PAHO confirms COVID-19 virus variants found throughout Latin America and the Caribbean

PAHO confirms COVID-19 virus variants found throughout Latin America and the Caribbean

Alpha and iota variants confirmed in The Bahamas

PAHO director: Countries with higher rates of vaccination reporting sharp decreases in cases

WASHINGTON, DC — Pan American Health Organization (PAHO) Director Carissa F Etienne reported that the Americas’ year-old COVID-19 Genomic Surveillance Regional Network “keeps a close eye” on the emergence and spread of SARS-CoV-2 variants throughout the region.

“The network has been instrumental in monitoring the virus’s spread within border regions and among travelers, who are often the first to introduce variants into a country,” Etienne said during her weekly media briefing.

So far, 47 countries and territories in the Americas have detected at least one “variant of concern” and 11 have detected all four of them — alpha, beta, gamma and delta.

Pan American Health Organization (PAHO) Director Dr Carissa F Etienne.

PAHO confirmed the alpha and iota variants have been found in samples from The Bahamas, although it did not specify further information on those samples.

The Bahamas government had sent samples abroad earlier this year to determine exactly which variants are present in the country, however, the results have not returned to date.

Etienne explained that the Regional Genomic Surveillance Network started as a handful of public health labs in 2020, including the regional sequencing labs Fundação Oswaldo Cruz/FIOCRUZ — Brazil and Instituto de Salud Pública de Chile (ISPCH), which carry out sequencing for countries without local capacity.

The network has grown to include 24 labs in total, among them four additional reference laboratories — Mexico’s Institute of Epidemiological Diagnostics and Reference (INDRE), the US Centers for Disease Control (CDC), the University of West Indies (UWI) in Trinidad and Tobago and the Gorgas Institute in Panama.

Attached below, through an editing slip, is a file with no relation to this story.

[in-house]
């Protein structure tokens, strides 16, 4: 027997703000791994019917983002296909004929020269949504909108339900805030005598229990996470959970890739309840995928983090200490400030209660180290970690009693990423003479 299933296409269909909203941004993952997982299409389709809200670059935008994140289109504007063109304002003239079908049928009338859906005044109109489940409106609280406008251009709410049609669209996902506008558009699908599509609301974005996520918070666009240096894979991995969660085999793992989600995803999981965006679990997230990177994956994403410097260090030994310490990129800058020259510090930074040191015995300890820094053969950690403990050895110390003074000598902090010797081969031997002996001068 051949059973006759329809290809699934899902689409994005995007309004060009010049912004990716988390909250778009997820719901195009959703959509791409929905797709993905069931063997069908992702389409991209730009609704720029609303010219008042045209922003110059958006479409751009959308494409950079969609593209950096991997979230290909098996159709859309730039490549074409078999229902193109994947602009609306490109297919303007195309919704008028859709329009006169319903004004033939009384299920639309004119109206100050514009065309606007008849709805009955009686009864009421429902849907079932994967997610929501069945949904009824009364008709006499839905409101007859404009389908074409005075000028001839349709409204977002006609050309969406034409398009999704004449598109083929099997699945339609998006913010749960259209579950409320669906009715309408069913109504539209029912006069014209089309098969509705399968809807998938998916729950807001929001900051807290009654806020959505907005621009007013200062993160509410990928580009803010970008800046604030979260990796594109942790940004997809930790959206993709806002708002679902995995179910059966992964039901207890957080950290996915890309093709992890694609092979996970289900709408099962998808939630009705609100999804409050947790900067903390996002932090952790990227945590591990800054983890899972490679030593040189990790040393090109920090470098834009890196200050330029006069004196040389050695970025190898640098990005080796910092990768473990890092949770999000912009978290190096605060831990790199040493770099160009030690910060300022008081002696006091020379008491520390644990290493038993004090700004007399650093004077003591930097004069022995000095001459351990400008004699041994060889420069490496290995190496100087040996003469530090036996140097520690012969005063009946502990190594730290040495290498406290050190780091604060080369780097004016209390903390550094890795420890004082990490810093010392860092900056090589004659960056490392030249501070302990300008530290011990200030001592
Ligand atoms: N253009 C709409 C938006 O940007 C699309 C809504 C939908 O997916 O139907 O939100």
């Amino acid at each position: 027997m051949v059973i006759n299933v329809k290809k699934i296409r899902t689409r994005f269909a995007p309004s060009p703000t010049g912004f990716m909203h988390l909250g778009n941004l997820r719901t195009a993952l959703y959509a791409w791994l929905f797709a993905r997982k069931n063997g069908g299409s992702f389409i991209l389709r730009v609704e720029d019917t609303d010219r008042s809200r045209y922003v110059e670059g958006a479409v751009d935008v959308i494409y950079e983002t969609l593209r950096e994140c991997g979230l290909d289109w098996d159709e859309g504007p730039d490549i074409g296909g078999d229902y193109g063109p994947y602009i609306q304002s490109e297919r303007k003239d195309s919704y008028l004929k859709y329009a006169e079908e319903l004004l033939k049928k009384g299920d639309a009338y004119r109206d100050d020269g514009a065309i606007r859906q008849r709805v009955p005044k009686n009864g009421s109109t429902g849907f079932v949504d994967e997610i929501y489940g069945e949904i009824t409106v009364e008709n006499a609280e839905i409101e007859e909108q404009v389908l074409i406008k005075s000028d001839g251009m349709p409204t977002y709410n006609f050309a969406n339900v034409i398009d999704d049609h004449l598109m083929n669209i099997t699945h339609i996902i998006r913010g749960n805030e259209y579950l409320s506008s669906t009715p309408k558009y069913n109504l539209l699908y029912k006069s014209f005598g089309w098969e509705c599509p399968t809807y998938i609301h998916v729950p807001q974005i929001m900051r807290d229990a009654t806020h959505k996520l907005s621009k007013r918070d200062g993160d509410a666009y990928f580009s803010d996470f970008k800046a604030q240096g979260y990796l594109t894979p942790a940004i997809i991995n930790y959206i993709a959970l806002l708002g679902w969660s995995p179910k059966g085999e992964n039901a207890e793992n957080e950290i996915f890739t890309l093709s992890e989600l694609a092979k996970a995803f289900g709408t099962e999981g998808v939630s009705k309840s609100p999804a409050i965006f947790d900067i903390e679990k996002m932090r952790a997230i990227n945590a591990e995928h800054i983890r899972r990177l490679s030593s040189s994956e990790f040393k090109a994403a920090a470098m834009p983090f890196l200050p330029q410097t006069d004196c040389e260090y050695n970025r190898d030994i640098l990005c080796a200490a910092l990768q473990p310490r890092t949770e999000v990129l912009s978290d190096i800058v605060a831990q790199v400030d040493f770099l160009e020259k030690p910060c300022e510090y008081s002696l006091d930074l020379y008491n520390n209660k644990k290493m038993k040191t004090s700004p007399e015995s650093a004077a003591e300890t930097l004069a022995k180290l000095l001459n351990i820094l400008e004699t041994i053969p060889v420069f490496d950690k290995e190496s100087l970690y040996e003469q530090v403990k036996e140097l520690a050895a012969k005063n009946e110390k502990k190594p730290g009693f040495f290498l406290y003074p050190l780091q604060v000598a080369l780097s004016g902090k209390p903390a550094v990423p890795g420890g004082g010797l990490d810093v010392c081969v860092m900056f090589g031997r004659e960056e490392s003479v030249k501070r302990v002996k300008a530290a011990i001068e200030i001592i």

Epidemiological divide

Etienne also stressed that lack of vaccine access is creating an epidemiological divide.

“More and more, disease trends are showing a region divided by vaccine access,” Etienne said.

“In countries with adequate vaccine supply, infections are decreasing; in places where vaccine coverage is still low, in those countries, infections remain high.”

A Bahamian woman is vaccinated against COVID-19.

She pointed out that South American countries with higher rates of vaccinations are reporting sharp decreases in cases; and that cases are decreasing across Canada and most of the United States.

But in Latin America and the Caribbean overall, only 15 percent of the population has been fully vaccinated, and some countries, including Honduras and Haiti, have yet to reach one percent, she said.

“These trends illustrate how COVID-19 remains entrenched within our region, particularly in countries with low vaccination coverage,” Etienne said.

She reiterated that public health measures, such as physical distancing, wearing masks, and avoiding crowds — as well as infection control through testing, contact tracing, quarantining and isolation — remain vital.